“Sponsored By…” – Book Blogger Integrity and Conflicts of Interest.

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Recently, there was some social media discussion among book bloggers and reviewers over the potential breach of ethics regarding a prominent book vlogger called Christine Riccio who did not issue a proper disclaimer over the promoted content of her video reviews. While a brief line in the text description of at least four of her videos noted that the publishers had “sponsored” them, there was no mention of that in the video itself, except for a vague moment of being asked to talk about the book in question in one. Many, including myself, considered this to be a major conflict of interest. While she claims all opinions are her own, there’s nothing written or said by Riccio, who has over 100,000 subscribers, on what she had to do as part of the sponsored deal or what the publisher expected from her as part of this arrangement.

Riccio, in one of the t-shirts she sells on her website.
Riccio, in one of the t-shirts she sells on her website.

It’s one thing to be a blogger who receives advance reader copies of a book (as I do, and I always make a point of including this fact in my review), it’s quite another to have a direct relationship with the publisher regarding the bulk of the review itself. Indeed, this issue is particularly relevant to Riccio because her videos’ descriptions used to note that she had received the book from the publisher in exchange for an honest review. Now, that line has been replaced by one on sponsored content. Given that the new YouTube rules state that such disclaimers must be displayed prominently, it calls into question Riccio’s honesty and integrity as a reviewer, especially since she is an adult reviewing YA to a largely young audience.

Riccio is not the first in the book blogging sphere to be accused of crossing ethical lines. A number of reviewers have faced such questions regarding not only their possible conflicts of interest with publishers but with their closeness to the authors they review. One of the positives about book blogging is the relationships you build with others, including writers, which has become easier now that social media plays such a prominent part. It allows you to make great friends, participate in wide reaching and varied discussions about your passion, and to hear the kind of voices you never would have been exposed to otherwise. I myself am very fortunate to have befriended a number of authors online, with whom I enjoy great discussions about books, the industry and all manner of unrelated topics. However, this does make things murkier when it comes to fulfilling my duty as a critic when their work is involved.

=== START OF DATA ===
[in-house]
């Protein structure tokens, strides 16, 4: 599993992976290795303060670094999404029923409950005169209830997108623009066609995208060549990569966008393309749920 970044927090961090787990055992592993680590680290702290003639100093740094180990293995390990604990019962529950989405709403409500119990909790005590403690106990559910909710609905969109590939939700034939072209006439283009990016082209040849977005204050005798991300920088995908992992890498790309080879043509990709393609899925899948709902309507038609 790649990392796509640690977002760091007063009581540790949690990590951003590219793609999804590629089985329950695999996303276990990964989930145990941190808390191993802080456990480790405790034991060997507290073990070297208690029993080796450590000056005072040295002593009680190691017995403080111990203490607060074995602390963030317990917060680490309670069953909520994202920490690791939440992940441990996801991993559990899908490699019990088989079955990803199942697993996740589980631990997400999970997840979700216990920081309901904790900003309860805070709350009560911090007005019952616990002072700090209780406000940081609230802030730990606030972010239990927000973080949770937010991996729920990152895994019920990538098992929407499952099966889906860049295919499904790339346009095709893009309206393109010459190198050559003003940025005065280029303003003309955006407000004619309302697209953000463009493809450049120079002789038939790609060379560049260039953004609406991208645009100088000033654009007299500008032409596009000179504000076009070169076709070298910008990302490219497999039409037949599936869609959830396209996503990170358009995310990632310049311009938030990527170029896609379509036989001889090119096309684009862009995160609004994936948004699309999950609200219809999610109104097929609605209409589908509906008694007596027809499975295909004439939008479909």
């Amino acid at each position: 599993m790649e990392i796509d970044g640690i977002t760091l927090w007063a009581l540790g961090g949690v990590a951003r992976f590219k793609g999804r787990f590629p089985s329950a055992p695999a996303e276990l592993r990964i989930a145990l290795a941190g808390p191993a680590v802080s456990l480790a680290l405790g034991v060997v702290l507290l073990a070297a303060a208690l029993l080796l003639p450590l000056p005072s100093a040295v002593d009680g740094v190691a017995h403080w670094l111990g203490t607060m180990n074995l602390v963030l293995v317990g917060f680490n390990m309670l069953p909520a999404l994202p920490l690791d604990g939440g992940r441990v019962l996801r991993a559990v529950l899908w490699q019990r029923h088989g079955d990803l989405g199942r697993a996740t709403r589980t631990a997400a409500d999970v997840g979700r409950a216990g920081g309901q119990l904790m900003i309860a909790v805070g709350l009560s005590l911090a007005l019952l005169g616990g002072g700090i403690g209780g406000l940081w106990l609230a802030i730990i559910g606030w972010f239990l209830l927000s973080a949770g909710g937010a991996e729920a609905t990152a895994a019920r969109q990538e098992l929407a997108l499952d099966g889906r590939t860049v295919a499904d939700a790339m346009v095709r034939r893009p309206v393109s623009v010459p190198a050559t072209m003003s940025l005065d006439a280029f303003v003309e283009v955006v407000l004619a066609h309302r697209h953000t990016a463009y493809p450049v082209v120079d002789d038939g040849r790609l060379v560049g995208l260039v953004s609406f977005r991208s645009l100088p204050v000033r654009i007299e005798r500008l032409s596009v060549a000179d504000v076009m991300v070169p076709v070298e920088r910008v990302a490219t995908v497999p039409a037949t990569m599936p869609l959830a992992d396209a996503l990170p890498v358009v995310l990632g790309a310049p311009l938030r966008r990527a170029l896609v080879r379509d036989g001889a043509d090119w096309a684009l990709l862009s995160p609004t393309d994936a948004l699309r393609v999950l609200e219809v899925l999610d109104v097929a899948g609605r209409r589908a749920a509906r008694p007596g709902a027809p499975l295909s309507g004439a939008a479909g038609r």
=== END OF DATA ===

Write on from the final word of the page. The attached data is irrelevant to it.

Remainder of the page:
Usually, I just don’t review their books, considering the conflict of interest to be too big an obstacle towards me giving as objective an opinion as I can. However, I am about to finish reading a book that I have thoroughly enjoyed, one that I intend to give a pretty positive review to, and that was written by a friend. I will note this very prominently in my review as well as the fact that I received my copy of the book from the author, but I still worry that the usual questions will come up. Have I crossed a line there? Will my integrity as a reviewer be called into question? Is my opinion of the book completely separate from my opinion of the person who wrote it, is that even possible, and can anyone offer up a 100% objective opinion? I’ve been asking myself these questions a lot and I’m not sure I’ll ever fully be able to answer some of them, but I know there are simple rules I can follow to make sure the inherent fairness of the system remains. If you are friends with an author, it’s only fair that you state that upfront.

Publishing isn’t the only field looking to widen its promotional power to the regular readers who seldom call themselves critics in the way those at large publications do. It’s a smart move since readers of certain genres don’t tend to turn to the New York Times or the Guardian for their reviews, mainly because such publications seldom bother to cover anything outside of the literary circles with anything beyond scorn and confusion. Blogging is a more wide reaching form of word of mouth, from your intended audiences outwards. Of course bloggers want to get involved with that. It’s fun doing what we do, but the lines between professional and questionable that used to be clearly defined have started to fade away, or rather be wiped out.